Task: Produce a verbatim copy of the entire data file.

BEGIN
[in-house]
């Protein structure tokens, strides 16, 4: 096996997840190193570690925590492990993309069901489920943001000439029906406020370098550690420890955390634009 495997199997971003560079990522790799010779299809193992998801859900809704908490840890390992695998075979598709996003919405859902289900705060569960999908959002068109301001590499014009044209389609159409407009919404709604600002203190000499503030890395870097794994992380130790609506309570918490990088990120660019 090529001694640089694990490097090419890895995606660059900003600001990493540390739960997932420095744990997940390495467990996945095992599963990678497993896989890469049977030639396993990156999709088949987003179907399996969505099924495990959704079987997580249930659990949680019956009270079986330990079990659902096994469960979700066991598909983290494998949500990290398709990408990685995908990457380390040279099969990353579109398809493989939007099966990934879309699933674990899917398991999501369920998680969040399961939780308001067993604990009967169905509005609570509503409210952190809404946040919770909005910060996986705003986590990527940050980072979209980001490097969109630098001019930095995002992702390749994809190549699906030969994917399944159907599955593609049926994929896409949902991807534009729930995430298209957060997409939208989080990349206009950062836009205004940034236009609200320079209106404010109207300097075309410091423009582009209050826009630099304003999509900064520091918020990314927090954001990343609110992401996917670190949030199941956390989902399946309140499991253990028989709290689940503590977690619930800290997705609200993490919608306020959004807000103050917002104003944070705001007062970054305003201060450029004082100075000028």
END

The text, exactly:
[in-house]
């Protein structure tokens, strides 16, 4: 096996997840190193570690925590492990993309069901489920943001000439029906406020370098550690420890955390634009 495997199997971003560079990522790799010779299809193992998801859900809704908490840890390992695998075979598709996003919405859902289900705060569960999908959002068109301001590499014009044209389609159409407009919404709604600002203190000499503030890395870097794994992380130790609506309570918490990088990120660019 090529001694640089694990490097090419890895995606660059900003600001990493540390739960997932420095744990997940390495467990996945095992599963990678497993896989890469049977030639396993990156999709088949987003179907399996969505099924495990959704079987997580249930659990949680019956009270079986330990079990659902096994469960979700066991598909983290494998949500990290398709990408990685995908990457380390040279099969990353579109398809493989939007099966990934879309699933674990899917398991999501369920998680969040399961939780308001067993604990009967169905509005609570509503409210952190809404946040919770909005910060996986705003986590990527940050980072979209980001490097969109630098001019930095995002992702390749994809190549699906030969994917399944159907599955593609049926994929896409949902991807534009729930995430298209957060997409939208989080990349206009950062836009205004940034236009609200320079209106404010109207300097075309410091423009582009209050826009630099304003999509900064520091918020990314927090954001990343609110992401996917670190949030199941956390989902399946309140499991253990028989709290689940503590977690619930800290997705609200993490919608306020959004807000103050917002104003944070705001007062970054305003201060450029004082100075000028």